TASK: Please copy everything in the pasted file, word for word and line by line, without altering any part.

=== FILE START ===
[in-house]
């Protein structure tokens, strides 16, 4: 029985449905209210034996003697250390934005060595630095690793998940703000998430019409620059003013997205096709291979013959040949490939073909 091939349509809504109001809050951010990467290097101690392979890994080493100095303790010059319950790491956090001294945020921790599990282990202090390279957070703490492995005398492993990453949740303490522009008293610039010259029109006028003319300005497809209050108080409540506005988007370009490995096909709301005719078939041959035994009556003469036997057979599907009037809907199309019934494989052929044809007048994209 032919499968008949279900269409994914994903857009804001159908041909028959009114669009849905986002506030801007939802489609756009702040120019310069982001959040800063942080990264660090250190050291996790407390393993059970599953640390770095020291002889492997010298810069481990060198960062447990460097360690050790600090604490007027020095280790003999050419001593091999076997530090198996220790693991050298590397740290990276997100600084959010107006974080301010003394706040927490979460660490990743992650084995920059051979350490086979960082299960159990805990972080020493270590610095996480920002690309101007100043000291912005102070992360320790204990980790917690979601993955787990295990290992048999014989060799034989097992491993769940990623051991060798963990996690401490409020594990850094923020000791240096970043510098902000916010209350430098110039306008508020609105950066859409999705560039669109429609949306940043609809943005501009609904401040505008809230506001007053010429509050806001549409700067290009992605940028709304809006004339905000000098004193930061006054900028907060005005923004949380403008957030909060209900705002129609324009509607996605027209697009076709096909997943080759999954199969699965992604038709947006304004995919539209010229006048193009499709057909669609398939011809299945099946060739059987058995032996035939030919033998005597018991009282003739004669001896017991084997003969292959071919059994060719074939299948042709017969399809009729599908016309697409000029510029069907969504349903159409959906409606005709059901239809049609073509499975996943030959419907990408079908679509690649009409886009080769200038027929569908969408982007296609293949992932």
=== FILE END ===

[in-house]
């Protein structure tokens, strides 16, 4: 029985449905209210034996003697250390934005060595630095690793998940703000998430019409620059003013997205096709291979013959040949490939073909 091939349509809504109001809050951010990467290097101690392979890994080493100095303790010059319950790491956090001294945020921790599990282990202090390279957070703490492995005398492993990453949740303490522009008293610039010259029109006028003319300005497809209050108080409540506005988007370009490995096909709301005719078939041959035994009556003469036997057979599907009037809907199309019934494989052929044809007048994209 032919499968008949279900269409994914994903857009804001159908041909028959009114669009849905986002506030801007939802489609756009702040120019310069982001959040800063942080990264660090250190050291996790407390393993059970599953640390770095020291002889492997010298810069481990060198960062447990460097360690050790600090604490007027020095280790003999050419001593091999076997530090198996220790693991050298590397740290990276997100600084959010107006974080301010003394706040927490979460660490990743992650084995920059051979350490086979960082299960159990805990972080020493270590610095996480920002690309101007100043000291912005102070992360320790204990980790917690979601993955787990295990290992048999014989060799034989097992491993769940990623051991060798963990996690401490409020594990850094923020000791240096970043510098902000916010209350430098110039306008508020609105950066859409999705560039669109429609949306940043609809943005501009609904401040505008809230506001007053010429509050806001549409700067290009992605940028709304809006004339905000000098004193930061006054900028907060005005923004949380403008957030909060209900705002129609324009509607996605027209697009076709096909997943080759999954199969699965992604038709947006304004995919539209010229006048193009499709057909669609398939011809299945099946060739059987058995032996035939030919033998005597018991009282003739004669001896017991084997003969292959071919059994060719074939299948042709017969399809009729599908016309697409000029510029069907969504349903159409959906409606005709059901239809049609073509499975996943030959419907990408079908679509690649009409886009080769200038027929569908969408982007296609293949992932």